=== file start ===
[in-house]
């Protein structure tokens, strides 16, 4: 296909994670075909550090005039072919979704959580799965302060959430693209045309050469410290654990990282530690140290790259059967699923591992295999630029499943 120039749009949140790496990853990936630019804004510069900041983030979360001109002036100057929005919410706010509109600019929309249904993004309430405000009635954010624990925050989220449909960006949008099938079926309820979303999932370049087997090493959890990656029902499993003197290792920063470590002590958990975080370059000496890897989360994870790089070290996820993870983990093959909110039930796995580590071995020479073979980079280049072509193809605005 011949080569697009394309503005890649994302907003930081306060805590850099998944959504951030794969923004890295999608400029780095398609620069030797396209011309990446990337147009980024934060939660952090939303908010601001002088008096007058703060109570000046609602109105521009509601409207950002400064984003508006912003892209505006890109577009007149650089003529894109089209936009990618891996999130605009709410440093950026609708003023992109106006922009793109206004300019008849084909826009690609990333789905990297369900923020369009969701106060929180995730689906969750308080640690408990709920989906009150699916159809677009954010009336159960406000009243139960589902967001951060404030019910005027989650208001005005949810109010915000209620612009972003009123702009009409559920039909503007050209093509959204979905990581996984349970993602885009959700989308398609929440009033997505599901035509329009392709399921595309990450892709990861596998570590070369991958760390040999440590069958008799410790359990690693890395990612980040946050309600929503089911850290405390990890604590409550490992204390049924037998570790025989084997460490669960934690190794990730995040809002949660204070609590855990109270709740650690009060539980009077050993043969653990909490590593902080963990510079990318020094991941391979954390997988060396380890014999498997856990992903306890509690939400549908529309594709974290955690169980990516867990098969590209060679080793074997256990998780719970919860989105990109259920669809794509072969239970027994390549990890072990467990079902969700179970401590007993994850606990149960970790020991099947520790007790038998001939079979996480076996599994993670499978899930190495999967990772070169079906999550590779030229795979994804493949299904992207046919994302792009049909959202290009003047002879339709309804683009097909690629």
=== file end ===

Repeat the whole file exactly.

[in-house]
């Protein structure tokens, strides 16, 4: 296909994670075909550090005039072919979704959580799965302060959430693209045309050469410290654990990282530690140290790259059967699923591992295999630029499943 120039749009949140790496990853990936630019804004510069900041983030979360001109002036100057929005919410706010509109600019929309249904993004309430405000009635954010624990925050989220449909960006949008099938079926309820979303999932370049087997090493959890990656029902499993003197290792920063470590002590958990975080370059000496890897989360994870790089070290996820993870983990093959909110039930796995580590071995020479073979980079280049072509193809605005 011949080569697009394309503005890649994302907003930081306060805590850099998944959504951030794969923004890295999608400029780095398609620069030797396209011309990446990337147009980024934060939660952090939303908010601001002088008096007058703060109570000046609602109105521009509601409207950002400064984003508006912003892209505006890109577009007149650089003529894109089209936009990618891996999130605009709410440093950026609708003023992109106006922009793109206004300019008849084909826009690609990333789905990297369900923020369009969701106060929180995730689906969750308080640690408990709920989906009150699916159809677009954010009336159960406000009243139960589902967001951060404030019910005027989650208001005005949810109010915000209620612009972003009123702009009409559920039909503007050209093509959204979905990581996984349970993602885009959700989308398609929440009033997505599901035509329009392709399921595309990450892709990861596998570590070369991958760390040999440590069958008799410790359990690693890395990612980040946050309600929503089911850290405390990890604590409550490992204390049924037998570790025989084997460490669960934690190794990730995040809002949660204070609590855990109270709740650690009060539980009077050993043969653990909490590593902080963990510079990318020094991941391979954390997988060396380890014999498997856990992903306890509690939400549908529309594709974290955690169980990516867990098969590209060679080793074997256990998780719970919860989105990109259920669809794509072969239970027994390549990890072990467990079902969700179970401590007993994850606990149960970790020991099947520790007790038998001939079979996480076996599994993670499978899930190495999967990772070169079906999550590779030229795979994804493949299904992207046919994302792009049909959202290009003047002879339709309804683009097909690629």